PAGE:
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James Sadleir

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Title: James Sadleir  
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Subject: Sadleir, Tipperary (UK Parliament constituency), Recent additions 48, 1881 deaths, 1815 births
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James Sadleir

James Sadleir (c. 1815 – 4 June 1881) was a member (MP) of the British House of Commons, chiefly notable for being one of the few members expelled by that body. Sadleir was the son of Clement William Sadleir of Shrone Hill, County Tipperary. His brother John, with whom he was involved in the Tipperary Joint Stock Bank, was MP for Carlow Borough from 1847.


  • Entry to politics 1
  • Banking scandal 2
  • Investigations 3
  • Expelled from the House 4
  • Fate 5

Entry to politics

James Sadleir was approached to stand as a Liberal candidate for the Tipperary constituency in the 1852 election and initially refused, but was eventually induced to accept; he was formally nominated by the incumbent, Nicholas Maher, and was elected easily.

He supported the idea of religious equality in Lord Aberdeen's government as a Junior Lord of the Treasury from December 1852 to January 1854 when he resigned, having been implicated in an attempt to imprison a depositor of the Tipperary Joint Stock Bank who had refused to vote for him.

Banking scandal

The scandal that led to both of their downfall arose through the crash of the Tipperary Bank in February 1856. The Bank's London agents, Glyn and Co., refused to pay on draughts of the bank, returning them with the words "not provided for". The Bank of Ireland continued to pay as usual for a week more, resulting in a rush of investors withdrawing their money there. Then, on 17 February, John Sadleir, who had been the principal creditor of the bank, committed suicide on Hampstead Heath. He sent a suicide note to James' wife Emma which read "James is not to blame–I alone have caused all this dreadful ruin. James was to me too fond a brother but he is not to blame for being deceived and led astray by my diabolical acts. Be to him at this moment all the support you can. Oh what I would not suffer with gladness to save those whom I have ruined. My end will prove at least that I was not callous to their agony." It was found by the Irish courts that John Sadleir had begun to abstract money from the bank from about the end of 1854, and took a total of £288,000.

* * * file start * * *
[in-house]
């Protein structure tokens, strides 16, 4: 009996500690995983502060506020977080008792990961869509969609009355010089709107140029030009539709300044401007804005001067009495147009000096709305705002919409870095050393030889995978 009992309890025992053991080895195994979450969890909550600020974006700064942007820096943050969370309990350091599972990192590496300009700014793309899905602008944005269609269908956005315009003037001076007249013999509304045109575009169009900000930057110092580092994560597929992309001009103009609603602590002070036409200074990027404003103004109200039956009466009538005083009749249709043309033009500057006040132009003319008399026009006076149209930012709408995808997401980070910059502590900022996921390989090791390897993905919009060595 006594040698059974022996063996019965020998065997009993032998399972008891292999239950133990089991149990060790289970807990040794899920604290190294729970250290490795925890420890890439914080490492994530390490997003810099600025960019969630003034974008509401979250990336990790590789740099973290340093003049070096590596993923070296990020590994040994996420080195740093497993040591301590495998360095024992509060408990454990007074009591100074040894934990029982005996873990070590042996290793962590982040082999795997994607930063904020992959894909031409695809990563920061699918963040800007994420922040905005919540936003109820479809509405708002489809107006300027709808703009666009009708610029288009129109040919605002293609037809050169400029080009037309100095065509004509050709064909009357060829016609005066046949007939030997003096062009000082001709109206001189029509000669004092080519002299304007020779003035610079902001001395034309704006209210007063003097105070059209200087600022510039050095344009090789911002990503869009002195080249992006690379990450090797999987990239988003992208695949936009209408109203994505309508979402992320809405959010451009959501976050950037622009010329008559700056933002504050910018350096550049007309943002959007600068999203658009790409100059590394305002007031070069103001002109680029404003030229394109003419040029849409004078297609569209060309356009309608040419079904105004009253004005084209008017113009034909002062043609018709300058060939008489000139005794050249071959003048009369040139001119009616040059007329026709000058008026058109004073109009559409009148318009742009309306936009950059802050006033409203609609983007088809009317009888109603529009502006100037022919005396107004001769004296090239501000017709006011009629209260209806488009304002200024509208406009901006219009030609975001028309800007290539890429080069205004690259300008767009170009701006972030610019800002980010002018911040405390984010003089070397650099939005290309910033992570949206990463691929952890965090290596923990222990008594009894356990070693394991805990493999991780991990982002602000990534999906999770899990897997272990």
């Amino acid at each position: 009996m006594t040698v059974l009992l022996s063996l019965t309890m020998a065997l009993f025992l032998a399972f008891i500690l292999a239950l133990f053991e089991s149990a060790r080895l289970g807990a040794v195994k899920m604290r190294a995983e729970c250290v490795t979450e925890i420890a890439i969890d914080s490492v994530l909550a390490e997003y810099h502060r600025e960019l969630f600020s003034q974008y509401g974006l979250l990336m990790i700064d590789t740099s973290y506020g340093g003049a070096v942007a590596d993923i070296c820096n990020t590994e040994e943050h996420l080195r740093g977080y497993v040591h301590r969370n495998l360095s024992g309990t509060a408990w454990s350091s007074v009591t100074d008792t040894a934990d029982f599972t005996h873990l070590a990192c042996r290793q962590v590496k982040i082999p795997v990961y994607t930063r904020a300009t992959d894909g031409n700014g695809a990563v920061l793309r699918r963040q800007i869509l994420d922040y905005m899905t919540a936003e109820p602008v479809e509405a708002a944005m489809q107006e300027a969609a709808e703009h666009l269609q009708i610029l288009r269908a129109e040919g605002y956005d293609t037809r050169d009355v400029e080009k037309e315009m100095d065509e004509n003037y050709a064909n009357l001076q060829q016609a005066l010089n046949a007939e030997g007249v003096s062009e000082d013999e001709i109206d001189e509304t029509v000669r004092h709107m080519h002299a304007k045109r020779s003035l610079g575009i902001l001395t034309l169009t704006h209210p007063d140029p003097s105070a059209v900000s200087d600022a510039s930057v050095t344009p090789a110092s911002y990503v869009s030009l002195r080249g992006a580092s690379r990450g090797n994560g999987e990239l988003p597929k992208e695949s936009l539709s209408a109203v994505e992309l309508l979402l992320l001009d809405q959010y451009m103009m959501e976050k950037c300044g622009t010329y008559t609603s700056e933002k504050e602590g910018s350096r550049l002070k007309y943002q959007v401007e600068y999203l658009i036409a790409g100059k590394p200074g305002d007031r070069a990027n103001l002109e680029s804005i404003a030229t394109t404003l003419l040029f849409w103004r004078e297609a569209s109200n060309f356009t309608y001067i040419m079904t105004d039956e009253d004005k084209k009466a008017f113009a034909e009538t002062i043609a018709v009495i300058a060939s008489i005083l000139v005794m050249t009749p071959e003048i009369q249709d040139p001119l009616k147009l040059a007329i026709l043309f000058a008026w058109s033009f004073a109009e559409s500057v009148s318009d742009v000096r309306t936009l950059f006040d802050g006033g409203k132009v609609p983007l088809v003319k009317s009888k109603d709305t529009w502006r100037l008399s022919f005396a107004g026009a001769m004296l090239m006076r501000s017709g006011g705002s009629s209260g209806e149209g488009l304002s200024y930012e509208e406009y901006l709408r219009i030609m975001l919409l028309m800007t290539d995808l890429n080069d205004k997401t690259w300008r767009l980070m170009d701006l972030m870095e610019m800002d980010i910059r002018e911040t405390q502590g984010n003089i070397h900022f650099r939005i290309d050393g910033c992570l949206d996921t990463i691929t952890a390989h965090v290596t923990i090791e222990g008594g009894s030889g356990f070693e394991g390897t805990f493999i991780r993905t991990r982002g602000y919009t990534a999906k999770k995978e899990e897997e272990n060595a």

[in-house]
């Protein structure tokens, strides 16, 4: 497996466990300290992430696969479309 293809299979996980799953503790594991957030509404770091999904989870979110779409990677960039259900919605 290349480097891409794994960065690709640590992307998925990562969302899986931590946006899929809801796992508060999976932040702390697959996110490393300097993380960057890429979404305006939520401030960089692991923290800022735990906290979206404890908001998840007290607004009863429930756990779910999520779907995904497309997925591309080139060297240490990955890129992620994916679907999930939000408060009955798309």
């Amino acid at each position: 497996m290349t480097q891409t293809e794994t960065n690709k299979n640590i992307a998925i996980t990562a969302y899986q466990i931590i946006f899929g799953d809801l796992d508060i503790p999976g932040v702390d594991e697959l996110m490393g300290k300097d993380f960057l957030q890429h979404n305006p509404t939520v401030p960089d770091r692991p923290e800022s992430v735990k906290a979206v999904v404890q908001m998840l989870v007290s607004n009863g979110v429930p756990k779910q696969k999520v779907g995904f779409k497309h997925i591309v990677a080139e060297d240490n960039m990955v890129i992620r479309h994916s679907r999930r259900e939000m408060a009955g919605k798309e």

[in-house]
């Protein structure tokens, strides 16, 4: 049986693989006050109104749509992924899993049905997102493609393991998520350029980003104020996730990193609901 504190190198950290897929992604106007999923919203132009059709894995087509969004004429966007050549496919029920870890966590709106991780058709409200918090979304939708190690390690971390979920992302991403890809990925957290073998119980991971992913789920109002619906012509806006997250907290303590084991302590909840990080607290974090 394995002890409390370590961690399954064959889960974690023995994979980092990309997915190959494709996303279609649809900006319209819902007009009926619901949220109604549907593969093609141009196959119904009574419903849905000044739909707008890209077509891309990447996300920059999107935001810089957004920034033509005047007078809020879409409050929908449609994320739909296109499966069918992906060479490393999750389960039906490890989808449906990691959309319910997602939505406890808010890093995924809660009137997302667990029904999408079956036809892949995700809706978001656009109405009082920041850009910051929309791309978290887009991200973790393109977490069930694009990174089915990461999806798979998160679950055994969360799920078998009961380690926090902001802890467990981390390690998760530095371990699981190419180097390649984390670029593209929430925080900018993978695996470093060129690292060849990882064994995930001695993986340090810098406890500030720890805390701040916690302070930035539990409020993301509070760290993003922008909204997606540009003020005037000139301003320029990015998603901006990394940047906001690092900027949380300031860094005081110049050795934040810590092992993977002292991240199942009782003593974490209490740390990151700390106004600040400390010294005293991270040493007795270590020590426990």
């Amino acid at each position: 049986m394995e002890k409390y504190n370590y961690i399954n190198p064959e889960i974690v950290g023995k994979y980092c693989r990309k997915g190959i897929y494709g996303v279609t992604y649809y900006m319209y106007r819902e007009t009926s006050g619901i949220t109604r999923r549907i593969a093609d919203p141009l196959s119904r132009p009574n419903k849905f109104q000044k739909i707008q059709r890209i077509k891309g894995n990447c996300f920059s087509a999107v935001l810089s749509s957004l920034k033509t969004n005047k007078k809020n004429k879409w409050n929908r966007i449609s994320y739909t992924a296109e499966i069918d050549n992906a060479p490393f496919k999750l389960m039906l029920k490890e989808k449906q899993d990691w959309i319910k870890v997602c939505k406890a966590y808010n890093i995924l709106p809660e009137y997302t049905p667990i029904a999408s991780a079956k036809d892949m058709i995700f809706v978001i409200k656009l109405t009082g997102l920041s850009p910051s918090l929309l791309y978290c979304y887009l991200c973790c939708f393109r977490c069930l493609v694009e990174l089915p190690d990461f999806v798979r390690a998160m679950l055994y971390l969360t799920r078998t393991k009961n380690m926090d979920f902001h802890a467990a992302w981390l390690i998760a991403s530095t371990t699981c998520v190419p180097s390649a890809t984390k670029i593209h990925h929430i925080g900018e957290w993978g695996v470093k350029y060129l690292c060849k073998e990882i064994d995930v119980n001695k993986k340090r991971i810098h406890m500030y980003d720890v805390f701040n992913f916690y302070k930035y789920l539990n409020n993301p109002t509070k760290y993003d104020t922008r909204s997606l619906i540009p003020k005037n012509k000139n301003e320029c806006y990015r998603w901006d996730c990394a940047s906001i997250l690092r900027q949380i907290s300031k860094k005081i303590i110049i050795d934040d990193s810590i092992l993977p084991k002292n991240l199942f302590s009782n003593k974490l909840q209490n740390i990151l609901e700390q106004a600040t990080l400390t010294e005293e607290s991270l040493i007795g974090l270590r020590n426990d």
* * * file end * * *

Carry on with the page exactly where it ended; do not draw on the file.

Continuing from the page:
James Sadleir was Chairman, Managing Director and a public agent of the bank, and on 29 February the first creditor sued him to recover £2,827 15s. 4d. It was recognised that he would inevitably bear the brunt of the failure, and The Times reported that there was "a wide-spread feeling of pity" for him as he was already a ruined man. Other creditors of the bank rushed to try to recover their money from him. An early judgment absolved the managers of the bank of responsibility, but was soon reversed. The court inquiries disclosed letters written from John to James which implicated him in organising the frauds. However, Sadleir absconded on 17 June. Questions were asked why no criminal charges had been brought against him by this stage, any previous sympathy for his position having disappeared. Charges were brought on 18 July.

Expelled from the House

No-one was entirely sure where Sadleir was. In September, a Carlow newspaper reported that the police were on the wrong scent in looking in New Orleans, as he had made his way to South America. By February 1857, all patience was at an end, and the Attorney-General for Ireland successfully moved for Sadleir's expulsion for failing to surrender to the warrants for his arrest. A letter was read in the debate which placed Sadleir in Paris where he dined every day at the Palais Royal. He was expelled by the House on 16 February. His estates and those of his wife were seized by creditors and sold.


On 13 May, a letter from Sadleir, posted in Paris, was published in the Dublin Evening Post. He denied involvement in the frauds, and stated that he had denounced his brother when he learnt what he had been doing. This apologia was swiftly countered by James Scully, his cousin who was also implicated in the scandal, who described James as a "notorious culprit". Sadleir was maintained by an annuity paid by his wife's family, the Wheatleys. He never returned to face justice, and moved to Switzerland in 1861, living in Geneva and then Zürich.

Twenty years later, while taking his regular walk up the Zürichberg, Sadleir came upon a thief intent on robbing him of his gold watch. He resisted and was shot

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